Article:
Charles Manson has not been a model prisoner
Charles Manson, who will go before the parole board for the 12th time next week, has not been a model prisoner.
Twice in the last few years, guards at Corcoran State Prison found phones in the notorious killer's possession. Manson called people in California, New Jersey and Florida with an LG flip phone found under his prison bunk in March 2009, The Times reported in 2011. A second cellphone was found a year later. Thirty days were added to his sentence for the first offense, officials said.Earlier, a homemade weapon was found in his possession.
A parole board will consider whether Manson should be released from prison on Wednesday, though the chances of that happening are pretty slim. The board has rejected parole for Manson 11 times before.
Manson, now 77, refused to participate in his last parole hearing, in 2007, describing himself as a "prisoner of the political system." He also declined to participate in any psychological evaluations that were part of that process.
A prison spokeswoman told the Associated Press on Thursday that Manson has informed local prison officials that he will not be at next week's hearing.
Nonetheless, the Los Angeles County district attorney's office on Thursday said it would vigorously oppose Manson's release. "We consistently [opposed parole] and will continue to do so," spokeswoman Sandi Gibbons said.
In 2007 at his last parole hearing, the board concluded that Manson "continues to pose an unreasonable danger to others and may still bring harm to anyone he would come in contact with."
"He refused to cooperate, so the conclusion they drew from the reports is he still remains a danger to the public," Los Angeles County Deputy Dist. Atty. Patrick Sequeira said at the time. "He was convicted of nine horrible murders. He has expressed no remorse or empathy for any of the victims."
A new photo released by the California prison system shows Manson with long, gray hair and a beard. It was released at the request of CNN.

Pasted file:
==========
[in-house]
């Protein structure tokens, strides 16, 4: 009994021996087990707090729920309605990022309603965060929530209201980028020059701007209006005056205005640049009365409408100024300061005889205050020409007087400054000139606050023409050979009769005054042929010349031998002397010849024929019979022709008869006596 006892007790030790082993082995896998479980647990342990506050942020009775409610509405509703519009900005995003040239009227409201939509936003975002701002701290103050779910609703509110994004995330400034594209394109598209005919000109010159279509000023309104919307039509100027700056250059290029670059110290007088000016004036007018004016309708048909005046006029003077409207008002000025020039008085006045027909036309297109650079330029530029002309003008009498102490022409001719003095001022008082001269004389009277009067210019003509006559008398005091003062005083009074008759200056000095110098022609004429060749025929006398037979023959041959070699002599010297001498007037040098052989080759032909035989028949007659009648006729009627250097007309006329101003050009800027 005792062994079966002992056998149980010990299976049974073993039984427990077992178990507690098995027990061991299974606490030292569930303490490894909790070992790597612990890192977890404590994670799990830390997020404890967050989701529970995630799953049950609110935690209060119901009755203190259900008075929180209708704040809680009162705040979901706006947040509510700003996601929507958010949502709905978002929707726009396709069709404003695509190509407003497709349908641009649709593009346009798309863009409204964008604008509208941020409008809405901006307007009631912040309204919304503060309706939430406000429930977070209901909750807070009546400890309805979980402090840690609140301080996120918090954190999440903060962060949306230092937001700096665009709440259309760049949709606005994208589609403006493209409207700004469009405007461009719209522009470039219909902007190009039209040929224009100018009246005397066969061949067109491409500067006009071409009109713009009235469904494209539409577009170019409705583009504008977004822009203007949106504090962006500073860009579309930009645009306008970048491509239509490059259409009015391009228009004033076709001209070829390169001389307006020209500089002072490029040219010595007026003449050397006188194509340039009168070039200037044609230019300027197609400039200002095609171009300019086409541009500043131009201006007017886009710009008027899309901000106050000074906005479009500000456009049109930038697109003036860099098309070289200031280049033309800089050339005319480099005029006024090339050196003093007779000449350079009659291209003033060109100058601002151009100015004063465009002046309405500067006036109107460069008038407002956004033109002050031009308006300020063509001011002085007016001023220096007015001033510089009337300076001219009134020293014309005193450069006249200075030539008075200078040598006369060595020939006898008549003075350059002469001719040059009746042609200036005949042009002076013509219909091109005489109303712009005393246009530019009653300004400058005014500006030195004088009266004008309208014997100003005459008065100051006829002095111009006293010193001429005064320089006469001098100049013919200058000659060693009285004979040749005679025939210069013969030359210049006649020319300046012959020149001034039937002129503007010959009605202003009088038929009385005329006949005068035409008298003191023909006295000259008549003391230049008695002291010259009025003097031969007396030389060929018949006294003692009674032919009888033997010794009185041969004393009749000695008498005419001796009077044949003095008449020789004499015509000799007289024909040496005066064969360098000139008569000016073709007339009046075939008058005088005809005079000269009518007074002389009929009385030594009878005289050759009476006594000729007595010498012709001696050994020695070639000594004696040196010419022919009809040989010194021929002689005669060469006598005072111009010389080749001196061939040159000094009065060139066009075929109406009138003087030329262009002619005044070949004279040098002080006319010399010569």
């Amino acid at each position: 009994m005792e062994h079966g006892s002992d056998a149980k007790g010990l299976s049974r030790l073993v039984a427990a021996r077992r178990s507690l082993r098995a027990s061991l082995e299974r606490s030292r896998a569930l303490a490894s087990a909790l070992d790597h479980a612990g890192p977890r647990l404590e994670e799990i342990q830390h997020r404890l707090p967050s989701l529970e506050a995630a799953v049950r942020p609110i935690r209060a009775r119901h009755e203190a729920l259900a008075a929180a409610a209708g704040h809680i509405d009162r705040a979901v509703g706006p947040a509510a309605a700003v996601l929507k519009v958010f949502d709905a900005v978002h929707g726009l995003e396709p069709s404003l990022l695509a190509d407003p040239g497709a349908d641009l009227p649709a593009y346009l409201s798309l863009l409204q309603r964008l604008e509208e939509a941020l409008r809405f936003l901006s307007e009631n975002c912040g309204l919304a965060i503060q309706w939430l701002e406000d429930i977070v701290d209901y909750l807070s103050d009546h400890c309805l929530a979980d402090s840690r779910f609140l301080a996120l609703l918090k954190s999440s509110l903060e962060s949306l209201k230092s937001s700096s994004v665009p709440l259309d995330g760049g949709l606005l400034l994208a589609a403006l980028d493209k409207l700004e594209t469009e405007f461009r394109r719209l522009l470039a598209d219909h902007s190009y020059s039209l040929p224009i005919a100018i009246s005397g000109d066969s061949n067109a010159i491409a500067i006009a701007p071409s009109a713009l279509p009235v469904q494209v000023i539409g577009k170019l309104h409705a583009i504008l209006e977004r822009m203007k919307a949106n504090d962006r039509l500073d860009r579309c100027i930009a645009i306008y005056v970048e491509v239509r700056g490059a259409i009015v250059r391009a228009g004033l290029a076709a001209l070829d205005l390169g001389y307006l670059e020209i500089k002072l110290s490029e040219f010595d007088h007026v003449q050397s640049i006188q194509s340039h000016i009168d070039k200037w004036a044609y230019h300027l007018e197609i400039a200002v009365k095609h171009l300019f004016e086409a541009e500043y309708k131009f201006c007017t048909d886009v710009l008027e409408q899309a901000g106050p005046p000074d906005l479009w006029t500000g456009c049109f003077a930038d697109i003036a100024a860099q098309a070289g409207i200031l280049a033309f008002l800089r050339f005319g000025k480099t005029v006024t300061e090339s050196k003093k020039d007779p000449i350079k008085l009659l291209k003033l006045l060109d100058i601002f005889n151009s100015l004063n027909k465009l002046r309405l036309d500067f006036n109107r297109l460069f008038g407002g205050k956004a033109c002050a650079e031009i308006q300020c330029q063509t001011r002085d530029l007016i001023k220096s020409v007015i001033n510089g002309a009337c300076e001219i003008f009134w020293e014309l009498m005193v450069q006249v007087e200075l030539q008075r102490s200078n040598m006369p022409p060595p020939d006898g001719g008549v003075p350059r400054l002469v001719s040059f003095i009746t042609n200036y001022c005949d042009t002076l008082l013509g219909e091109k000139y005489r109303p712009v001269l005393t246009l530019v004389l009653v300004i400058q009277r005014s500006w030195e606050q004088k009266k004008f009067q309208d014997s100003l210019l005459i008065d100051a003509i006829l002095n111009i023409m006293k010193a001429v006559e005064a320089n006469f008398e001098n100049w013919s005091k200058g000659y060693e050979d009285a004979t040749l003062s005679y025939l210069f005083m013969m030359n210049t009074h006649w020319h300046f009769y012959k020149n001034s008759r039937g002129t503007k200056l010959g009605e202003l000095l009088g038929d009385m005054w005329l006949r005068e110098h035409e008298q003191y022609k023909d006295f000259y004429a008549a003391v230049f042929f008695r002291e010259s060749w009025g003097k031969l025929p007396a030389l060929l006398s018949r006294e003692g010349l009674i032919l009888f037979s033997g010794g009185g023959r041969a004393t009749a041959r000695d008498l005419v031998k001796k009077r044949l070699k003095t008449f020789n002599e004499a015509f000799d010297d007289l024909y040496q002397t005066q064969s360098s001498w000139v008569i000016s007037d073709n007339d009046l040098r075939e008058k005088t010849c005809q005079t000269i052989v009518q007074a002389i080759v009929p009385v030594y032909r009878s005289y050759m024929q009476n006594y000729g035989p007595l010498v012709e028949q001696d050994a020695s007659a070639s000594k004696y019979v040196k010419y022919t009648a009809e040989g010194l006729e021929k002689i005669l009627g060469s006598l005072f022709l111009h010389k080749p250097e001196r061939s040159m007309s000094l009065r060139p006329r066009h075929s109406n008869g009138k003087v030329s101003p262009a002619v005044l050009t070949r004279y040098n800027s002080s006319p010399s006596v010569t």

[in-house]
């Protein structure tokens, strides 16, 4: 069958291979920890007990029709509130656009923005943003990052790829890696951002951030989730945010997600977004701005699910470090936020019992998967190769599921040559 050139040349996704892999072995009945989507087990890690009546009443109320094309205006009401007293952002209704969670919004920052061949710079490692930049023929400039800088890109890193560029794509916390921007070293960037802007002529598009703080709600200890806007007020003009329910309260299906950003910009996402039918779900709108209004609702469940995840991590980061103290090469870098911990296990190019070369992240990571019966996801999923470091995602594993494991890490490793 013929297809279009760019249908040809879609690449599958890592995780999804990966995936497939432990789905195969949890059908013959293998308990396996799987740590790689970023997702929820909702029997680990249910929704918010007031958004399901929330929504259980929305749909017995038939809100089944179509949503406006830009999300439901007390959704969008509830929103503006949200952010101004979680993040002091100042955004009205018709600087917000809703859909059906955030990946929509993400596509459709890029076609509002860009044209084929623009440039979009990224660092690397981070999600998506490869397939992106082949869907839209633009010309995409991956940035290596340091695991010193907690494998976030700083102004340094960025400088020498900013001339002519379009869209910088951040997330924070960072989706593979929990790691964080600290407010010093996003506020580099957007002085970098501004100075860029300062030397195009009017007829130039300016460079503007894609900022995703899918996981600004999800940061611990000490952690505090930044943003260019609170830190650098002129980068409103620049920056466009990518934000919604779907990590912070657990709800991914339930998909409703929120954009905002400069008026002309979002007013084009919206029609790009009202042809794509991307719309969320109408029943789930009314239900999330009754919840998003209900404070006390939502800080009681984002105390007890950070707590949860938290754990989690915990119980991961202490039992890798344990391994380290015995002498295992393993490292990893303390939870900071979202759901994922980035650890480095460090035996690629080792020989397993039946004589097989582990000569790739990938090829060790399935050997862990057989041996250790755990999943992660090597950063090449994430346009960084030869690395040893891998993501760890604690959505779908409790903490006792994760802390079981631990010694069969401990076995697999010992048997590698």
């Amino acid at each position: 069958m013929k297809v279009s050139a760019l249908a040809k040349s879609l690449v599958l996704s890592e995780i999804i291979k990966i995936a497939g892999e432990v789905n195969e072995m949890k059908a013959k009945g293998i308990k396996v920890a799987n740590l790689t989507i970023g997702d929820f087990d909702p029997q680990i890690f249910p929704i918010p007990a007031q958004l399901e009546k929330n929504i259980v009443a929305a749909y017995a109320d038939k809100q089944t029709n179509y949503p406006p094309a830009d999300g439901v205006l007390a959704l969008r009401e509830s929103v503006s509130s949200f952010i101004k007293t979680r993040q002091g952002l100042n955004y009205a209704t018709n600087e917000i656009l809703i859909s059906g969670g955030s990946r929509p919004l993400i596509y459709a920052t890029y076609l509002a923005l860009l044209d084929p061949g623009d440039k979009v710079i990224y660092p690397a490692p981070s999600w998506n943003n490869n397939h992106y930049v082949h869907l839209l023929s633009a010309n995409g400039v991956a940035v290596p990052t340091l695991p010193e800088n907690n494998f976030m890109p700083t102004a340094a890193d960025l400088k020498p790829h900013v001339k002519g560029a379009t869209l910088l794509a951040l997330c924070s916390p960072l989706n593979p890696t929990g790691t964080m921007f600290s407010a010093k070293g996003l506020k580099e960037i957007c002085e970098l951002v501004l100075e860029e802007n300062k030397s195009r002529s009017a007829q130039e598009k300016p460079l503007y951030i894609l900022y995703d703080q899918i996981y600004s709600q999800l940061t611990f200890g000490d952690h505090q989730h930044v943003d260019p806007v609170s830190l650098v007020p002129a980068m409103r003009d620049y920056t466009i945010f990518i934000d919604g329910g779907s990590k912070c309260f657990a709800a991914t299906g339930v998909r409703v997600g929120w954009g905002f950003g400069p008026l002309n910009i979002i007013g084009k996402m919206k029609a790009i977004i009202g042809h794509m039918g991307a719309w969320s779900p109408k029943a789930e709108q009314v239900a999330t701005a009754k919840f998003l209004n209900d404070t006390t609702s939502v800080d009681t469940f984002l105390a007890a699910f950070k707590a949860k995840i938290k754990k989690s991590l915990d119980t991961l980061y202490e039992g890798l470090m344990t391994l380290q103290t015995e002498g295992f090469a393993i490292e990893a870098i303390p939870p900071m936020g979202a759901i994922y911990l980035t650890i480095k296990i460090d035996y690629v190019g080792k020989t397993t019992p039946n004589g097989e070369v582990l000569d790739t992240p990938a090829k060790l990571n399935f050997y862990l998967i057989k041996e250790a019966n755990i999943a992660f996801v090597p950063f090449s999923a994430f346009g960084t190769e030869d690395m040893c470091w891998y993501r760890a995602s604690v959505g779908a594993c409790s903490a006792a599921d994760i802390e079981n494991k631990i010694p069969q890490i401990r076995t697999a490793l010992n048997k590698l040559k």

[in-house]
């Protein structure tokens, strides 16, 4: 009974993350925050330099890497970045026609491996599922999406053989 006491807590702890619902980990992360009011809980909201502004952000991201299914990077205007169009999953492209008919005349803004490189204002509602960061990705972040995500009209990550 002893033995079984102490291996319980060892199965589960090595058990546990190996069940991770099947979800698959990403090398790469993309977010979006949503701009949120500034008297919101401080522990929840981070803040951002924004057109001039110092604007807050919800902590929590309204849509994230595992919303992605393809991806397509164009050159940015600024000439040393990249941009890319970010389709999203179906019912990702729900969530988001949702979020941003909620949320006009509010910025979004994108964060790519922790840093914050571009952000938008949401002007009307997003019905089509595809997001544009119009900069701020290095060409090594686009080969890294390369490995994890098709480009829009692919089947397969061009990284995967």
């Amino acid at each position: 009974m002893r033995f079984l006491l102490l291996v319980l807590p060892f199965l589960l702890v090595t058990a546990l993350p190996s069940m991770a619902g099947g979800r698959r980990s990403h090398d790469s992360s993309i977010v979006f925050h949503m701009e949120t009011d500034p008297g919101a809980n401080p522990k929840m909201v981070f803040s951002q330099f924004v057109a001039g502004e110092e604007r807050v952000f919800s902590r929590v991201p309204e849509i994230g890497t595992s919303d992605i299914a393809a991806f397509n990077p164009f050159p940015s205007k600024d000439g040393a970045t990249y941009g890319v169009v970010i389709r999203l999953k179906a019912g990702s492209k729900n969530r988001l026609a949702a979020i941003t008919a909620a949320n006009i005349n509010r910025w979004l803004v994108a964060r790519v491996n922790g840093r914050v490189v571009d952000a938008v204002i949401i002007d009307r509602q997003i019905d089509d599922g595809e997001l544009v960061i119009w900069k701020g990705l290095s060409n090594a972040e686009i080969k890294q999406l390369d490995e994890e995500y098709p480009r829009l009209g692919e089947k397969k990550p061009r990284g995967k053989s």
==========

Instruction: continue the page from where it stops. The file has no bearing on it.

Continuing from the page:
Manson and other members of his so-called family were convicted of killing actress Sharon Tate and six other people during a bloody rampage in the Los Angeles area during two August nights in 1969. Prosecutors said that Manson and his followers were trying to incite a race war that he believed was prophesied in the Beatles song "Helter Skelter."
Tate, the wife of director Roman Polanski, was 8½ months pregnant when she was killed at the couple's hilltop home in Benedict Canyon on Aug. 9, 1969. Polanski was out of the country working on a film. Besides Tate, four others were stabbed and shot to death, including Jay Sebring, 35; Voytek Frykowski, 32; Abigail Folger, 25, a coffee heiress; and Steven Parent, 18, a friend of Tate's caretaker. The word "Pig" was written on the front door in blood.
The next night, Manson rode along with his cohorts to the Los Feliz home of Leno and Rosemary LaBianca, then left three of them to commit the murders. "Death to pigs" was written on a wall, and "Healter Skelter," which was misspelled, on the refrigerator door.
Manson was also convicted of the earlier murder of musician Gary Hinman in his Topanga Canyon home, and the slaying of former stuntman Donald "Shorty" Shea at the Spahn movie ranch in Chatsworth, where Manson had his commune.
Manson initially was sentenced to death. A 1972 ruling by the California Supreme Court found the state's death penalty law at the time unconstitutional and his death sentence was changed in 1977 to life in prison with the possibility of parole.
-- Andrew Blankstein and Shelby Grad
Photos, from top: Charles Manson in a recent photo; Manson in a 1968 booking photo, bottom left; and at Corcoran State Prison in 2009. Credits: California Department of Corrections and Rehabilitation via KTLA News; Ventura County Sheriff’s Department; Department of Corrections.